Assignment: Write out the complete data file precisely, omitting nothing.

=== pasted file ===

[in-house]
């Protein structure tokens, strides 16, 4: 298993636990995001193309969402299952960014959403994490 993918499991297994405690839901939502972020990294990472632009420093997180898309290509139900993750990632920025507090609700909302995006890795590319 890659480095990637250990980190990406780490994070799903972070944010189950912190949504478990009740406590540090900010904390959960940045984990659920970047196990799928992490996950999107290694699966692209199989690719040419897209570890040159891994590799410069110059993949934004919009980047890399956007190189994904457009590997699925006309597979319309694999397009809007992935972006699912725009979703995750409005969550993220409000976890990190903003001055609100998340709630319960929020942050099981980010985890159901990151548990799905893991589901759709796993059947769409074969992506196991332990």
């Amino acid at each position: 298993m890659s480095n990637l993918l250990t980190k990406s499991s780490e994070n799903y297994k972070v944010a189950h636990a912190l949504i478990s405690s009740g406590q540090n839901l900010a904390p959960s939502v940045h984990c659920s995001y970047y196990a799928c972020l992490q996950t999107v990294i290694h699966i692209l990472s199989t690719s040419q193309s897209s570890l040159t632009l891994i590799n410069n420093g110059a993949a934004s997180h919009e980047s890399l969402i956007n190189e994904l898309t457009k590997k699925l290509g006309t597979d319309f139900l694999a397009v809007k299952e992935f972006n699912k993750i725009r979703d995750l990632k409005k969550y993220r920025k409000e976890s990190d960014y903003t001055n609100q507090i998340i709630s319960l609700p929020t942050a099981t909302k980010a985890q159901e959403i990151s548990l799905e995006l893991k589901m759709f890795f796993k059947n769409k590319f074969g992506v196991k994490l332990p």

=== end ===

[in-house]
């Protein structure tokens, strides 16, 4: 298993636990995001193309969402299952960014959403994490 993918499991297994405690839901939502972020990294990472632009420093997180898309290509139900993750990632920025507090609700909302995006890795590319 890659480095990637250990980190990406780490994070799903972070944010189950912190949504478990009740406590540090900010904390959960940045984990659920970047196990799928992490996950999107290694699966692209199989690719040419897209570890040159891994590799410069110059993949934004919009980047890399956007190189994904457009590997699925006309597979319309694999397009809007992935972006699912725009979703995750409005969550993220409000976890990190903003001055609100998340709630319960929020942050099981980010985890159901990151548990799905893991589901759709796993059947769409074969992506196991332990």
């Amino acid at each position: 298993m890659s480095n990637l993918l250990t980190k990406s499991s780490e994070n799903y297994k972070v944010a189950h636990a912190l949504i478990s405690s009740g406590q540090n839901l900010a904390p959960s939502v940045h984990c659920s995001y970047y196990a799928c972020l992490q996950t999107v990294i290694h699966i692209l990472s199989t690719s040419q193309s897209s570890l040159t632009l891994i590799n410069n420093g110059a993949a934004s997180h919009e980047s890399l969402i956007n190189e994904l898309t457009k590997k699925l290509g006309t597979d319309f139900l694999a397009v809007k299952e992935f972006n699912k993750i725009r979703d995750l990632k409005k969550y993220r920025k409000e976890s990190d960014y903003t001055n609100q507090i998340i709630s319960l609700p929020t942050a099981t909302k980010a985890q159901e959403i990151s548990l799905e995006l893991k589901m759709f890795f796993k059947n769409k590319f074969g992506v196991k994490l332990p």